WASHINGTON — U.S. dealerships facing a significant tax burden this year triggered by global supply chain disruptions and subsequent inventory shortages related to COVID-19 could be one step closer to getting relief.
U.S. Sen. Sherrod Brown, D-Ohio, plans to introduce legislation Thursday that would provide relief to dealerships that use the "last in, first out" inventory accounting method and have struggled to maintain inventory levels because of the global semiconductor shortage.
The bill would provide a statutory determination that the requirements for a qualified liquidation under Section 473 of the Internal Revenue Code have been satisfied for new-vehicle dealers that have experienced a reduction of new vehicles held in LIFO inventory. The relief would give dealers up to three years to restore their inventories to more normal levels.
"Auto dealers continue to face dramatic and unprecedented inventory shortages as a result of pandemic-related foreign supply chain disruptions and, without support, recovery could be long and hard for Ohio's affected local businesses, employees and their customers," Brown said in a statement. "This legislation will grant much-needed tax relief to auto dealers facing unique supply chain challenges."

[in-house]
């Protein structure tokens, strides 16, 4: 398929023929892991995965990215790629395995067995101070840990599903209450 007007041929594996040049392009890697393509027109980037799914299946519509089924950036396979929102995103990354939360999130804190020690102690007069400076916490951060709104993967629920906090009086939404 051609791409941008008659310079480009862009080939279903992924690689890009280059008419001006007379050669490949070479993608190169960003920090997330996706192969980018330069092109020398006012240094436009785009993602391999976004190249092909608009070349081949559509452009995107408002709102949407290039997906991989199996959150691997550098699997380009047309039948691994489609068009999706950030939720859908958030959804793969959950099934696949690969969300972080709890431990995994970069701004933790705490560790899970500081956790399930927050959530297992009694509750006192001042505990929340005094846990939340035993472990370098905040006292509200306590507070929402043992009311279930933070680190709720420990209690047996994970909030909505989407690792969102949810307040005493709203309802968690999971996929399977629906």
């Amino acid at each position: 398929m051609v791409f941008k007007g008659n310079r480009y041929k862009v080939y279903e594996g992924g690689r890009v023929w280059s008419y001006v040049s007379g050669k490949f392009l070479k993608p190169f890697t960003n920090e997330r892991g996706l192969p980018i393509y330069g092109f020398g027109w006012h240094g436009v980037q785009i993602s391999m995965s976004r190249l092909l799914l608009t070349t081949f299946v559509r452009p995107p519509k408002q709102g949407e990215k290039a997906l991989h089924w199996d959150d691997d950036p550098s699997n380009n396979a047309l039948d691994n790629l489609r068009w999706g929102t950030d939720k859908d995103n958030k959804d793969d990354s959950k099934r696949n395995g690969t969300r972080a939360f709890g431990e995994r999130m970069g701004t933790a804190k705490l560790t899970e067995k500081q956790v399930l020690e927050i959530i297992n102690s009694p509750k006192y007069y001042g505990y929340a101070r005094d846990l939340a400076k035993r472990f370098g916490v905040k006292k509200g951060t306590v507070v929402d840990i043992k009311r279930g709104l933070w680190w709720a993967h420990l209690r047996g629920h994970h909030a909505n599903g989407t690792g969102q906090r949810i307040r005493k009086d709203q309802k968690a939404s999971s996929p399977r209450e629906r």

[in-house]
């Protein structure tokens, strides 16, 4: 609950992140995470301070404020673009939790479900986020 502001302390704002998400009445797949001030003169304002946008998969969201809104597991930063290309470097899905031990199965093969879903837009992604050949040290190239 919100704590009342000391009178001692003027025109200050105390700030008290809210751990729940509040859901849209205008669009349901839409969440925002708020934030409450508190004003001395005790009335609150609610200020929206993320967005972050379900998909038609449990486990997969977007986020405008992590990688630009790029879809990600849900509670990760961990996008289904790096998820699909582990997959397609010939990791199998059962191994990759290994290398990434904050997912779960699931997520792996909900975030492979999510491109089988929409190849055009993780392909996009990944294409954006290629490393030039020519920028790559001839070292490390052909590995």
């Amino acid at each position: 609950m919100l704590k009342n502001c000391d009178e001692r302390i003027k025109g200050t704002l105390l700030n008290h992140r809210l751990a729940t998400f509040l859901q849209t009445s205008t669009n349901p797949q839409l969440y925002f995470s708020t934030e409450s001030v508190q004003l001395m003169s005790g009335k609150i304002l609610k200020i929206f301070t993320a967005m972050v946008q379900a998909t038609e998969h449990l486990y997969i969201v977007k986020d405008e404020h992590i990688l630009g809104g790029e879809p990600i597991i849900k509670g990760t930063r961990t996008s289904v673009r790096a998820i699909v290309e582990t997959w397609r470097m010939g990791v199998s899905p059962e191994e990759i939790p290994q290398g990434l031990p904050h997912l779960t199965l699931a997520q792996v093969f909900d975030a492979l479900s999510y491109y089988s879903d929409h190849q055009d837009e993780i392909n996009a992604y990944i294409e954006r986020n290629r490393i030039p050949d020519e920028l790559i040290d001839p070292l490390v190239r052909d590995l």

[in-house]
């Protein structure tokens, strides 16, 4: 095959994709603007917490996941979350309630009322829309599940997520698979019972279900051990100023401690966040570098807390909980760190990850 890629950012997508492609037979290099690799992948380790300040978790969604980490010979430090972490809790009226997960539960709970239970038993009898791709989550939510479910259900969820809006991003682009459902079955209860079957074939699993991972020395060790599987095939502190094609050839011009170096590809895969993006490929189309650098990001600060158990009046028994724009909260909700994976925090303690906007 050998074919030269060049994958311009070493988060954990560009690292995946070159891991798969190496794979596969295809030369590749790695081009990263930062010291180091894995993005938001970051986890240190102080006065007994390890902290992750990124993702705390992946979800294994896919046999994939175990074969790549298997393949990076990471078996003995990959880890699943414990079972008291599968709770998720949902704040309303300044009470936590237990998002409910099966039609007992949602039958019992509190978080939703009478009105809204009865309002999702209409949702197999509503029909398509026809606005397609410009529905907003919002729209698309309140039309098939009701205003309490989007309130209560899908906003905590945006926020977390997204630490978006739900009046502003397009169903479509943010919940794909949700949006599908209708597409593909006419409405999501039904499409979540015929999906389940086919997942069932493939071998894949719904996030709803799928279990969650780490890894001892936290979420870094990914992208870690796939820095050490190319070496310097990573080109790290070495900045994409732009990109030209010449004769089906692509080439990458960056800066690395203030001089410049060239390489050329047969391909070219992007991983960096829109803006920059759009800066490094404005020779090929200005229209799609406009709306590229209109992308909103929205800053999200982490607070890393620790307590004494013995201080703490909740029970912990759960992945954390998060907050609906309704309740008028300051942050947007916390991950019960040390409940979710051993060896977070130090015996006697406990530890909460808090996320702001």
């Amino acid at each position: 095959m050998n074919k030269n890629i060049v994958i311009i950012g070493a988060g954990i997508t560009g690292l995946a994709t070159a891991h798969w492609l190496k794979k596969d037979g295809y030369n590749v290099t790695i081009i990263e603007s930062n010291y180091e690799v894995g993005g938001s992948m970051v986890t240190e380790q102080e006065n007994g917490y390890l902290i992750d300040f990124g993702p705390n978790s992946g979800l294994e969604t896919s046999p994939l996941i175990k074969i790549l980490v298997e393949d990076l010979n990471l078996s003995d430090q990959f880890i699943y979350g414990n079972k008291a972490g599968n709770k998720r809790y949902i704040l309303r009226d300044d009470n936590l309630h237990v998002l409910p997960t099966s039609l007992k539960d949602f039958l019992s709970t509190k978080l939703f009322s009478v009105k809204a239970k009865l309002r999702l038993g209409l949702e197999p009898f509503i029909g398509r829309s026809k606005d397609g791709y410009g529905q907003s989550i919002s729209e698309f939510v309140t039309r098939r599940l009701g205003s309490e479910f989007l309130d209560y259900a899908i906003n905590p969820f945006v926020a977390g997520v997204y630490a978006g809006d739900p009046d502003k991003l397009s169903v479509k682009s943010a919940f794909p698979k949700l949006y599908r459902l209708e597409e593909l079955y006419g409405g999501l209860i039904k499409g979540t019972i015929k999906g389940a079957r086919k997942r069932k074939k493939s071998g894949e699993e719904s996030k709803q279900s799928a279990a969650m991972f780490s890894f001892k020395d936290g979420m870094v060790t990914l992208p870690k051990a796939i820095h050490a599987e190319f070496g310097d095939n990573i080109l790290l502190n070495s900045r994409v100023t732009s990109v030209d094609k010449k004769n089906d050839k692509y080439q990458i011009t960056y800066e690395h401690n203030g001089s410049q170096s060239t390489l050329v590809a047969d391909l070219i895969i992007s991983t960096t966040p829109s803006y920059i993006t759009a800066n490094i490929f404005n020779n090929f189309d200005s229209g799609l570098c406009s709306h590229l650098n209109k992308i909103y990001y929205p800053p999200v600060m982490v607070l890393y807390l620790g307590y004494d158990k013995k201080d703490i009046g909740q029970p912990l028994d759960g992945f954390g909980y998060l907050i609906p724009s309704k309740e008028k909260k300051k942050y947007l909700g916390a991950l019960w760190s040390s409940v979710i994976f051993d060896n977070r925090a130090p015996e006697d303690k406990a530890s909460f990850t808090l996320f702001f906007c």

Brown's bill has the support of fellow Democratic Sens. Catherine Cortez Masto of Nevada and Patty Murray of Washington as well as Republican Sens. Tim Scott of South Carolina, Roger Marshall of Kansas and Cynthia Lummis of Wyoming.
The National Automobile Dealers Association, Ohio Automobile Dealers Association and the Ohio Society of Certified Public Accountants also support the effort.
"The bill would provide needed short-term relief to help the auto industry recover from severe inventory shortfalls due to the pandemic and supply chain and semiconductor shortages," NADA CEO Mike Stanton said in a statement. "NADA strongly supports this legislation to reaffirm existing federal law related to a 'major foreign trade interruption' and urges Congress to pass it as soon as possible."